Geoff Mackley makes his living as a filmmaker - and while the internet's a great source of income for him, recently it's been an increasing source of frustration when his footage is stolen.
The latest saga? An internet parody on Pokémon Go.
"About 20 people had contacted me and said, 'Look at this'. I've seen the video on Facebook, which had 5 million views in one day," Mr Mackley said.
Mackley's vision was taken from YouTube and used by the website IGN as part of the parody on Pokémon Go.
When he hit them up about it, the response did not make him happy.
"They said that yep, they'd used it and they were happy to give me a video credit, and that would help me promote my work," he said.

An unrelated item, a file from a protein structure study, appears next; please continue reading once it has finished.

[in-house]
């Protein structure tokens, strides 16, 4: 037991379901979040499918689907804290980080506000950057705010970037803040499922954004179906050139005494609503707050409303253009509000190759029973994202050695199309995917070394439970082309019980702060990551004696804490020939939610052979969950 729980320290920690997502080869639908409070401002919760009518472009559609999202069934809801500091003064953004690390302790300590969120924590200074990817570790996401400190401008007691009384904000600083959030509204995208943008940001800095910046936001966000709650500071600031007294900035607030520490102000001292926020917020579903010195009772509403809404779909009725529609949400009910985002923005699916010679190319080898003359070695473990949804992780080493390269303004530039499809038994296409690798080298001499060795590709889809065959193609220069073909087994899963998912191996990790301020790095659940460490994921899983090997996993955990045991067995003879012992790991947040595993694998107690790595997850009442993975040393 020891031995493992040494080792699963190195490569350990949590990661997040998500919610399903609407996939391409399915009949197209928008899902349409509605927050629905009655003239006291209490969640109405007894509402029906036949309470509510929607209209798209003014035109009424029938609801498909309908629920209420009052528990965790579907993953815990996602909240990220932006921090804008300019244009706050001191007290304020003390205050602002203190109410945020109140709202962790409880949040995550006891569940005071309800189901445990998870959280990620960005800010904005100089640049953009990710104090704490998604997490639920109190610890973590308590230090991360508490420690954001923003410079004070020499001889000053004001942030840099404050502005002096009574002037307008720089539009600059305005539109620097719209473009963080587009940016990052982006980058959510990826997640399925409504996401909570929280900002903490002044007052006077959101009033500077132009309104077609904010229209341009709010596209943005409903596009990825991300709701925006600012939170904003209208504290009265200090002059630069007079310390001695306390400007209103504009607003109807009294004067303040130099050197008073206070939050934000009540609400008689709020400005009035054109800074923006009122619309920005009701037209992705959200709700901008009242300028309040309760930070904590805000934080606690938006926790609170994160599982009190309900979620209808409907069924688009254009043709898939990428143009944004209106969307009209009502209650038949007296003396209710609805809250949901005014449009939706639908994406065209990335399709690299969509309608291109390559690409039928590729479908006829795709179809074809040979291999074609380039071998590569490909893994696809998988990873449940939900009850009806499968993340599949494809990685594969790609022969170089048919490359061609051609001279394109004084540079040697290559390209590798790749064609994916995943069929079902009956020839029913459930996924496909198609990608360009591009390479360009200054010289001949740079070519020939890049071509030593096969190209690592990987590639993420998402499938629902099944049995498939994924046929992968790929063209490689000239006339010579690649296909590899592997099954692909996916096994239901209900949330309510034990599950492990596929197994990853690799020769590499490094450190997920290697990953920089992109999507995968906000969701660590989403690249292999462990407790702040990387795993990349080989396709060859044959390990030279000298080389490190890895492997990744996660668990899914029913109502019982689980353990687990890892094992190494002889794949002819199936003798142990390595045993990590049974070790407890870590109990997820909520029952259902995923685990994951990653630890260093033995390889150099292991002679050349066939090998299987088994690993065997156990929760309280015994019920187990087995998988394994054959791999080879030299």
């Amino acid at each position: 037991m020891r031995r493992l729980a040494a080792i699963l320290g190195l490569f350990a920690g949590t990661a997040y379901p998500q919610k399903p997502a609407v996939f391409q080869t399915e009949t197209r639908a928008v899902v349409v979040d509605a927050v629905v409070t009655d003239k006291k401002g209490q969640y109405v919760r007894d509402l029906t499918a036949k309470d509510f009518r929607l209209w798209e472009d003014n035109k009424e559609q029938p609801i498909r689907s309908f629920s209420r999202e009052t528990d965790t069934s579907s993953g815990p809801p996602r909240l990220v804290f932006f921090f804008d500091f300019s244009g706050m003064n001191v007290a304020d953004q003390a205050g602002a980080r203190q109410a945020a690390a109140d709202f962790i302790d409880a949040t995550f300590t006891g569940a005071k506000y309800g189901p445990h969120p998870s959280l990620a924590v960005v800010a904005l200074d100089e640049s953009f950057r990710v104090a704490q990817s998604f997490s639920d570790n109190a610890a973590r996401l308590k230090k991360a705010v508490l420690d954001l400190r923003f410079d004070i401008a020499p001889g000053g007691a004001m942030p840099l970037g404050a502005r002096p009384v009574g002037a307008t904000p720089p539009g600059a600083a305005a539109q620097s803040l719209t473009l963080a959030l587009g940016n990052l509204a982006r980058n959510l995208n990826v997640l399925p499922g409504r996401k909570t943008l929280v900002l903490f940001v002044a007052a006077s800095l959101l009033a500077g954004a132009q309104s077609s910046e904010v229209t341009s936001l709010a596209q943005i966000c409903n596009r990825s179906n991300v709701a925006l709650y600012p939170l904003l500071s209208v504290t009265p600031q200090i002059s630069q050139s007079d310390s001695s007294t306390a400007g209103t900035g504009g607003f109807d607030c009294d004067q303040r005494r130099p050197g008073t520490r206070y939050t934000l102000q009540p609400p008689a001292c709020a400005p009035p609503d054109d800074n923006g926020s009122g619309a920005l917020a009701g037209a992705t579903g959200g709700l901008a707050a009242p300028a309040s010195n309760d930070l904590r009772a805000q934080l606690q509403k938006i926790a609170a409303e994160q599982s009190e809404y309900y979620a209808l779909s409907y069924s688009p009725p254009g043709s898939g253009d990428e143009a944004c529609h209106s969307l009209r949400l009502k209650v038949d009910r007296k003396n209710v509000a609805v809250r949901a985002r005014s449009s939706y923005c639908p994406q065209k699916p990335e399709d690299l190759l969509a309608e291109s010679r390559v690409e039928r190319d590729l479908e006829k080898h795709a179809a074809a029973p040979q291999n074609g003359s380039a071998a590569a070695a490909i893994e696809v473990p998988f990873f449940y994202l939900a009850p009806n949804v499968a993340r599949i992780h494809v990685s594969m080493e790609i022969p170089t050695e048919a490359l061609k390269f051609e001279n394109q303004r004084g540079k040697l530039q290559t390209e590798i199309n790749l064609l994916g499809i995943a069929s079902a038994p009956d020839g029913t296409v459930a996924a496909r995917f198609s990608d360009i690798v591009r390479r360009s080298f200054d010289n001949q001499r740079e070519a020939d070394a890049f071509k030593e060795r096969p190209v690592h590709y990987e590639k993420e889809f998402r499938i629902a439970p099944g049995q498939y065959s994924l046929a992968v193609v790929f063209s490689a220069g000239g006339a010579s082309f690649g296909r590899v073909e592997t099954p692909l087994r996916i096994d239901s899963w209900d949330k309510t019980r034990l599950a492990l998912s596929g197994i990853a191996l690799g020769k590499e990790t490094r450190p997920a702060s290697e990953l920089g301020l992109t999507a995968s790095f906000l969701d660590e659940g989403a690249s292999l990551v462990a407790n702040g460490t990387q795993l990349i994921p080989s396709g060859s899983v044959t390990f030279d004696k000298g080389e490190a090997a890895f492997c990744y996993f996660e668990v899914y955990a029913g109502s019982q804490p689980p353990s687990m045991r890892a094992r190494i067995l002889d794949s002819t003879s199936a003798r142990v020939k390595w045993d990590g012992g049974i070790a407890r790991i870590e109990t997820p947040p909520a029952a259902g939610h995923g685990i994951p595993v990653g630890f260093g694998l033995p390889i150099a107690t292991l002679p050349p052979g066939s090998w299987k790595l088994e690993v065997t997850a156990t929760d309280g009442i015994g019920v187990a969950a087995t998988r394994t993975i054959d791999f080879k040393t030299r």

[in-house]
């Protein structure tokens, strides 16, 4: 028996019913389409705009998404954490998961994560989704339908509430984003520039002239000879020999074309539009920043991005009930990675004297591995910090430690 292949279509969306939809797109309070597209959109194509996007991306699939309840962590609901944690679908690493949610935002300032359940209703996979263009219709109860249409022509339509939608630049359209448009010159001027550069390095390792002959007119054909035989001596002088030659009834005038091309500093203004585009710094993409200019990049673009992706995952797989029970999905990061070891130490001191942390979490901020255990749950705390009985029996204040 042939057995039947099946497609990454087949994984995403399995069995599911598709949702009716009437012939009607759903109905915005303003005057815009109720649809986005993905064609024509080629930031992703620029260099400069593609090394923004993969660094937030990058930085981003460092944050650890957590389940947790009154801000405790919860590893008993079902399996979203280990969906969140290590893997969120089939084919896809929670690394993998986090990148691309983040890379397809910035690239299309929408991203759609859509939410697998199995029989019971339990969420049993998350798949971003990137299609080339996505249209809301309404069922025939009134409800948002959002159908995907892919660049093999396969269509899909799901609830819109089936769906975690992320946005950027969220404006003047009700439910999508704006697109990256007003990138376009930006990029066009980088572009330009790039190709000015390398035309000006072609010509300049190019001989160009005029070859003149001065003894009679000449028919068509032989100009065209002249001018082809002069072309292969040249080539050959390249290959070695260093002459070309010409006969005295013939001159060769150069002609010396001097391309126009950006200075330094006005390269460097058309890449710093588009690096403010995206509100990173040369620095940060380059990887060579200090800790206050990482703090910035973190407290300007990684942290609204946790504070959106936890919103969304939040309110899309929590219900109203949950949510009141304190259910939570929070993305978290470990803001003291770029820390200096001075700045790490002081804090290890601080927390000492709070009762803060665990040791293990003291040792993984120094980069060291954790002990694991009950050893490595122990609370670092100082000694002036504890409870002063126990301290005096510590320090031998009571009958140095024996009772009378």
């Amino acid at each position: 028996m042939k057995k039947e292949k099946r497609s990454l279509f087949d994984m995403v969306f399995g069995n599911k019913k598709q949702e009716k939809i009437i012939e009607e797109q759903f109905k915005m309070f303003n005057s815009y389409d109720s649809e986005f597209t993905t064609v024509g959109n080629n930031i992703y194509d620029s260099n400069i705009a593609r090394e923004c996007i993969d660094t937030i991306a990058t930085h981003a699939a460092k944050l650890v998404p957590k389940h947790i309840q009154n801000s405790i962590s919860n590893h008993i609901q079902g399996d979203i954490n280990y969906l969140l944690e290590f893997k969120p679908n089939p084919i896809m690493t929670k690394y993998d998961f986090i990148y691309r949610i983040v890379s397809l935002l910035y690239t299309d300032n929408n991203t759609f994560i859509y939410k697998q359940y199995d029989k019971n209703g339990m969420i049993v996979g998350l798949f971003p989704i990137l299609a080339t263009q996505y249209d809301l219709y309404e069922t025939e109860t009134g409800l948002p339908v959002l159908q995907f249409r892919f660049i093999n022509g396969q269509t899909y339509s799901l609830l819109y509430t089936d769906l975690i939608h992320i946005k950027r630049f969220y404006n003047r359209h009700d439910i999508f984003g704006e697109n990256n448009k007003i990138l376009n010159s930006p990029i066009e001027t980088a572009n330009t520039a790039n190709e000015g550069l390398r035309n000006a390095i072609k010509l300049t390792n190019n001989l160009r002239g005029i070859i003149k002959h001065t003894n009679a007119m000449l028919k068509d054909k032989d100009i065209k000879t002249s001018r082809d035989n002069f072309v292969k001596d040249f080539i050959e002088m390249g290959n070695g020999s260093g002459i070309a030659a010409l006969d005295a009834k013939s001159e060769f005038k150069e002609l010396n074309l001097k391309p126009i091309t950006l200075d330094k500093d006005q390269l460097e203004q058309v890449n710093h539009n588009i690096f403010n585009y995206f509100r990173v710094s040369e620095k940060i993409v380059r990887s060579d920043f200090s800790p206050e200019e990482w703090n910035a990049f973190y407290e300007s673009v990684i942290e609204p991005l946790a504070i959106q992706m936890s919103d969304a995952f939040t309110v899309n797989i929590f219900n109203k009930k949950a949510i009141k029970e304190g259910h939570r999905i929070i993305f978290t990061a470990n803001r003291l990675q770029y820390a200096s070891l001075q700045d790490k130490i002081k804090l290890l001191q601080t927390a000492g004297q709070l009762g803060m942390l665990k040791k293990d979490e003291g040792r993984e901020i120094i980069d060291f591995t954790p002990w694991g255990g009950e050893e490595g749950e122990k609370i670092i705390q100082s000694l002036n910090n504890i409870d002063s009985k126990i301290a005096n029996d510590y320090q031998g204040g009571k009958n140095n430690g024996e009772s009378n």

They offered Mr Mackley a measly $250, claiming they can use it under 'Fair Use'.
"It still amazes me that large international companies will steal it, and it's just rampant and they come up with amazing ideas as to why they did it," he said.
Intellectual property lawyer Jenni Rutter says there's nothing fair about it - and the problem lies with our copyright laws, which are different to that of the United States.
"In the US you can get away with taking copyright works without permission sometimes if it's a true parody situation - and we don't recognise that in the same way in New Zealand," Ms Rutter said.
But she doesn't think it allows the IGN website to get away with it.
"I don't really think it's fair or that's any excuse for taking Geoff's work and putting that footage into something that is parodying something else."
Mr Mackley's hired lawyers in the United States to deal with it - but if one thing's certain, he's not backing down.